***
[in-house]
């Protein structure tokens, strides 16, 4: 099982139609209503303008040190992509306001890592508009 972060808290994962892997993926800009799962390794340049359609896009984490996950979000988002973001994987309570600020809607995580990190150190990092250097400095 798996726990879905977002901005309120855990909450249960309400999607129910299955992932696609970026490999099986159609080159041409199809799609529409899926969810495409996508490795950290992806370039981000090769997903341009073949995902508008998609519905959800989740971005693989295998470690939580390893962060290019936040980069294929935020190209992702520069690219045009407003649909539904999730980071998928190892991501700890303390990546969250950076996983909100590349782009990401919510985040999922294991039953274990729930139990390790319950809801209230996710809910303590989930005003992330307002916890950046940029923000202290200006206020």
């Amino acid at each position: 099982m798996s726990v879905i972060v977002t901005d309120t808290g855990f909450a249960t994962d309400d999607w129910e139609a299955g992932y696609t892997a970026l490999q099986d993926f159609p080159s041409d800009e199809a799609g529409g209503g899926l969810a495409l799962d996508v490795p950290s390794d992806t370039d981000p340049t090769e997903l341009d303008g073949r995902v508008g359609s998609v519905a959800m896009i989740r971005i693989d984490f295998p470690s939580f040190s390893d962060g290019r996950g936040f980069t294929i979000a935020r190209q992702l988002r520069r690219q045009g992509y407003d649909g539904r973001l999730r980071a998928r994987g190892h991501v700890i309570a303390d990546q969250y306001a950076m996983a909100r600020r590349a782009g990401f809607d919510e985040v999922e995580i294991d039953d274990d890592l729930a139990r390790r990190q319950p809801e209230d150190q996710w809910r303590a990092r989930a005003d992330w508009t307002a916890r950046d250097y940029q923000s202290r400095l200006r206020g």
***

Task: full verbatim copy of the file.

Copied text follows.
[in-house]
């Protein structure tokens, strides 16, 4: 099982139609209503303008040190992509306001890592508009 972060808290994962892997993926800009799962390794340049359609896009984490996950979000988002973001994987309570600020809607995580990190150190990092250097400095 798996726990879905977002901005309120855990909450249960309400999607129910299955992932696609970026490999099986159609080159041409199809799609529409899926969810495409996508490795950290992806370039981000090769997903341009073949995902508008998609519905959800989740971005693989295998470690939580390893962060290019936040980069294929935020190209992702520069690219045009407003649909539904999730980071998928190892991501700890303390990546969250950076996983909100590349782009990401919510985040999922294991039953274990729930139990390790319950809801209230996710809910303590989930005003992330307002916890950046940029923000202290200006206020």
């Amino acid at each position: 099982m798996s726990v879905i972060v977002t901005d309120t808290g855990f909450a249960t994962d309400d999607w129910e139609a299955g992932y696609t892997a970026l490999q099986d993926f159609p080159s041409d800009e199809a799609g529409g209503g899926l969810a495409l799962d996508v490795p950290s390794d992806t370039d981000p340049t090769e997903l341009d303008g073949r995902v508008g359609s998609v519905a959800m896009i989740r971005i693989d984490f295998p470690s939580f040190s390893d962060g290019r996950g936040f980069t294929i979000a935020r190209q992702l988002r520069r690219q045009g992509y407003d649909g539904r973001l999730r980071a998928r994987g190892h991501v700890i309570a303390d990546q969250y306001a950076m996983a909100r600020r590349a782009g990401f809607d919510e985040v999922e995580i294991d039953d274990d890592l729930a139990r390790r990190q319950p809801e209230d150190q996710w809910r303590a990092r989930a005003d992330w508009t307002a916890r950046d250097y940029q923000s202290r400095l200006r206020g």